Members of the DeVos family, which made billions with the Amway direct marketing company, have long been funders of far-right causes and Republican politicians. Over the years, they’ve appeared in PFAW and PFAW Foundation reports like Buying a Movement and Predatory Privatization. This week Inside Philanthropy has taken a look at DeVos funding, which has been instrumental in driving anti-public education efforts all across the country.
The story’s author, Rick Docksai, writes that the DeVos family’s success at pushing “school choice” reflects its “remarkable talent for moving money by the truckload into socially conservative causes and putting it to work to shift voters’ and lawmakers’ mindsets in a rightward direction.”
Among the right-wing groups DeVos has funded are the Heritage Foundation, American Enterprise Institute, Federalist Society, Council for National Policy, Traditional Values Coalition, the Acton Institute, and the Mackinac Center for Public Policy. But education policy is a top priority.
Betsy DeVos is quite the political ringleader in her own right. She formerly chaired the Michigan Republican Party. And she's been called "the four-star general of the voucher movement," for her activism on this issue, which includes her present-day gigs as a board member of Advocates for School Choice and as head of All Children Matter, a group that has been pumping contributions into state elections since its inception in 2003. Conservative education reforms—school vouchers, in particular—are its rallying cause, and the organization claims a "win/loss record" of 121 to 60...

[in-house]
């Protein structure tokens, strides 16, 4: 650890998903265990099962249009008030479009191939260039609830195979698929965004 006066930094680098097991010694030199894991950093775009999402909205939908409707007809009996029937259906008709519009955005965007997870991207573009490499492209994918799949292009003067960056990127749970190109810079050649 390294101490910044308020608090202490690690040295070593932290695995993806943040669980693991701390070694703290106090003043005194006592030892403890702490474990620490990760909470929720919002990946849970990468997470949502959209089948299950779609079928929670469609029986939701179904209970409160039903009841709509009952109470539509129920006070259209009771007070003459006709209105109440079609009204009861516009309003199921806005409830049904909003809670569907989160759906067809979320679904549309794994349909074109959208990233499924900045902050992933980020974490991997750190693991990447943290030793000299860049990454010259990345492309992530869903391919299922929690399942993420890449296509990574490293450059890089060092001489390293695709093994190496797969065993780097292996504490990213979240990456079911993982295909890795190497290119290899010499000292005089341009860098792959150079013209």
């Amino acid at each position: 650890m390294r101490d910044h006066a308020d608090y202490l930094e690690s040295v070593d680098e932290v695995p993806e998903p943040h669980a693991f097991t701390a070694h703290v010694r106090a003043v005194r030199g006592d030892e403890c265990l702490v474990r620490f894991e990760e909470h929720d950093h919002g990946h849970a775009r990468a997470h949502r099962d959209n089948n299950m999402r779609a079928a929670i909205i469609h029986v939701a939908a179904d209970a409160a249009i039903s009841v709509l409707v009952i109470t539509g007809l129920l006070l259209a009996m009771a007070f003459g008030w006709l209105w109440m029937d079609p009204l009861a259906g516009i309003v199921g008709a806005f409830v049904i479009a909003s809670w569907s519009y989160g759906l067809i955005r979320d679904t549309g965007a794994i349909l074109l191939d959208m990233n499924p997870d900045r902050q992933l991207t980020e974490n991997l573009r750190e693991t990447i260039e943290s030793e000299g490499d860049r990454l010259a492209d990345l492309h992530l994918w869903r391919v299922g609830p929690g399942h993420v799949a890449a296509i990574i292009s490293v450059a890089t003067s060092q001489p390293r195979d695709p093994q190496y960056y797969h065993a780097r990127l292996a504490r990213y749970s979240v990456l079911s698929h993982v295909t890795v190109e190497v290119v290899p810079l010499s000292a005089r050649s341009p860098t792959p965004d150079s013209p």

Docksai contrasts the DeVos family’s commitment to Religious Right and and social conservative causes with the Koch brothers’ more libertarian leanings. But, he notes, the DeVos family is just as far-right as the Kochs on economic policy:
DeVos' influence helped turn Michigan into a "right-to-work" state (e.g., no company in the state can obligate its employees to pay dues for union representation), for example. And they firmly back opponents of affirmative action: The Center for Individual Rights received funding from Dick and Betsy DeVos in 2001 after it challenged the University of Michigan's race-based admissions process in court, a lengthy legal fight that resulted in new court-imposed restrictions on the use of race as an admissions factor.
Inside Philanthropy says that Jeb Bush’s failed presidential campaign got “a significant share of its funding from Richard DeVos,” but says that’s a departure from the DeVos’s political win-loss record: “The family has been a major shaper of policymaking at the state and national levels and will surely remain so for years to come.”